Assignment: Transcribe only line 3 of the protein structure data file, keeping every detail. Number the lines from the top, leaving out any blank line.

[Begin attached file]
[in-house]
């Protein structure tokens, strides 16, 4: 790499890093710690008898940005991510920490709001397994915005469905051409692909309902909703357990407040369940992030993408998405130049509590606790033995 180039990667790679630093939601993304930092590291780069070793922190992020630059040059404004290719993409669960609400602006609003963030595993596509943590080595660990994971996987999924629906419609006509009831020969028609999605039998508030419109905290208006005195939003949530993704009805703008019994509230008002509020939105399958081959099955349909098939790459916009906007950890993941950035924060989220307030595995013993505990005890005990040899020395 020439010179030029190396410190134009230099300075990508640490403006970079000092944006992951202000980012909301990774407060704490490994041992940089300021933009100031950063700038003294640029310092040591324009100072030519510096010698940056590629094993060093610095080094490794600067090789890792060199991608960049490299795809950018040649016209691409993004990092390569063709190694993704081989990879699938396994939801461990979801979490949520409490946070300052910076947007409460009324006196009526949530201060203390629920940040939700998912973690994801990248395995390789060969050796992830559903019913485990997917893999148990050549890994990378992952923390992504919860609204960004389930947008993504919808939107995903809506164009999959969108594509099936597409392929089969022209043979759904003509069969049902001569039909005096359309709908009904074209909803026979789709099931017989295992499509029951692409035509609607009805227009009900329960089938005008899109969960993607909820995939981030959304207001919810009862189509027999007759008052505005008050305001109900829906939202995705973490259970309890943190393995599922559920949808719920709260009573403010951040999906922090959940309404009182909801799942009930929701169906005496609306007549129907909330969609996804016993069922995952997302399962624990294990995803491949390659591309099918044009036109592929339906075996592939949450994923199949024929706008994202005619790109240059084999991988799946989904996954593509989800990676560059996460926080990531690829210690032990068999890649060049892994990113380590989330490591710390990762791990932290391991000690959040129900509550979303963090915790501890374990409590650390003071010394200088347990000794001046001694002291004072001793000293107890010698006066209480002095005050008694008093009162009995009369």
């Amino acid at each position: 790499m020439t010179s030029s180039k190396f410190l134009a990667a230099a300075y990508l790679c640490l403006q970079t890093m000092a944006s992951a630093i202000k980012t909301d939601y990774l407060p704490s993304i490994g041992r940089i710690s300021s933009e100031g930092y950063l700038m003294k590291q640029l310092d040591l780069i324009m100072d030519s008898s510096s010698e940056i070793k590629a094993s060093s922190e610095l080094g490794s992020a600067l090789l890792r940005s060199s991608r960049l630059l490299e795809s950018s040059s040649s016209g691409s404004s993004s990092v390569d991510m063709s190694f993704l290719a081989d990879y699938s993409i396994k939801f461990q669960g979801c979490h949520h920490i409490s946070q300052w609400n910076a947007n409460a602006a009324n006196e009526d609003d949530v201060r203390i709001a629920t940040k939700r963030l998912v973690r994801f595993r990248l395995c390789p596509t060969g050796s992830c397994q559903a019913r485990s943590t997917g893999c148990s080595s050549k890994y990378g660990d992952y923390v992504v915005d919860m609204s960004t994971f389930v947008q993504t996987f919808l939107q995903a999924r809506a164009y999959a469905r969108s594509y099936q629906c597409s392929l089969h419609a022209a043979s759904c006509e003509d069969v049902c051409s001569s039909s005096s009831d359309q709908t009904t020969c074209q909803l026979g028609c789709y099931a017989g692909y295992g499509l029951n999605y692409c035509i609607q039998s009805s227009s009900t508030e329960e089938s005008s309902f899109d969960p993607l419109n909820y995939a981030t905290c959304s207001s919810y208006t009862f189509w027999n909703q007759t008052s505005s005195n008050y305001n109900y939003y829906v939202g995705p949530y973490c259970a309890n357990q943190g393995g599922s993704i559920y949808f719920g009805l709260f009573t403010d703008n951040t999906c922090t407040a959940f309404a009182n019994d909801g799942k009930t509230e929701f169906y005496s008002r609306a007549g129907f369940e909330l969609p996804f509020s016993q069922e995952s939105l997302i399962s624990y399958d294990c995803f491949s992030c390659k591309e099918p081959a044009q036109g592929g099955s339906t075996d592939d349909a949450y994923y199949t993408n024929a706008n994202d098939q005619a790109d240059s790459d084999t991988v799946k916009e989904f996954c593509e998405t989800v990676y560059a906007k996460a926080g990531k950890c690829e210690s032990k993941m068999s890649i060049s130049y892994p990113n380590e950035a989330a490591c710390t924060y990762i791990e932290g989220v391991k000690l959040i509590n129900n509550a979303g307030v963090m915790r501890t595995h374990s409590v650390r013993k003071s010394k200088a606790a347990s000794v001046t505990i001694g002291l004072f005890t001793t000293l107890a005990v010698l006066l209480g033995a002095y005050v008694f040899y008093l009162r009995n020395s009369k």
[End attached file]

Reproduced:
């Amino acid at each position: 790499m020439t010179s030029s180039k190396f410190l134009a990667a230099a300075y990508l790679c640490l403006q970079t890093m000092a944006s992951a630093i202000k980012t909301d939601y990774l407060p704490s993304i490994g041992r940089i710690s300021s933009e100031g930092y950063l700038m003294k590291q640029l310092d040591l780069i324009m100072d030519s008898s510096s010698e940056i070793k590629a094993s060093s922190e610095l080094g490794s992020a600067l090789l890792r940005s060199s991608r960049l630059l490299e795809s950018s040059s040649s016209g691409s404004s993004s990092v390569d991510m063709s190694f993704l290719a081989d990879y699938s993409i396994k939801f461990q669960g979801c979490h949520h920490i409490s946070q300052w609400n910076a947007n409460a602006a009324n006196e009526d609003d949530v201060r203390i709001a629920t940040k939700r963030l998912v973690r994801f595993r990248l395995c390789p596509t060969g050796s992830c397994q559903a019913r485990s943590t997917g893999c148990s080595s050549k890994y990378g660990d992952y923390v992504v915005d919860m609204s960004t994971f389930v947008q993504t996987f919808l939107q995903a999924r809506a164009y999959a469905r969108s594509y099936q629906c597409s392929l089969h419609a022209a043979s759904c006509e003509d069969v049902c051409s001569s039909s005096s009831d359309q709908t009904t020969c074209q909803l026979g028609c789709y099931a017989g692909y295992g499509l029951n999605y692409c035509i609607q039998s009805s227009s009900t508030e329960e089938s005008s309902f899109d969960p993607l419109n909820y995939a981030t905290c959304s207001s919810y208006t009862f189509w027999n909703q007759t008052s505005s005195n008050y305001n109900y939003y829906v939202g995705p949530y973490c259970a309890n357990q943190g393995g599922s993704i559920y949808f719920g009805l709260f009573t403010d703008n951040t999906c922090t407040a959940f309404a009182n019994d909801g799942k009930t509230e929701f169906y005496s008002r609306a007549g129907f369940e909330l969609p996804f509020s016993q069922e995952s939105l997302i399962s624990y399958d294990c995803f491949s992030c390659k591309e099918p081959a044009q036109g592929g099955s339906t075996d592939d349909a949450y994923y199949t993408n024929a706008n994202d098939q005619a790109d240059s790459d084999t991988v799946k916009e989904f996954c593509e998405t989800v990676y560059a906007k996460a926080g990531k950890c690829e210690s032990k993941m068999s890649i060049s130049y892994p990113n380590e950035a989330a490591c710390t924060y990762i791990e932290g989220v391991k000690l959040i509590n129900n509550a979303g307030v963090m915790r501890t595995h374990s409590v650390r013993k003071s010394k200088a606790a347990s000794v001046t505990i001694g002291l004072f005890t001793t000293l107890a005990v010698l006066l209480g033995a002095y005050v008694f040899y008093l009162r009995n020395s009369k």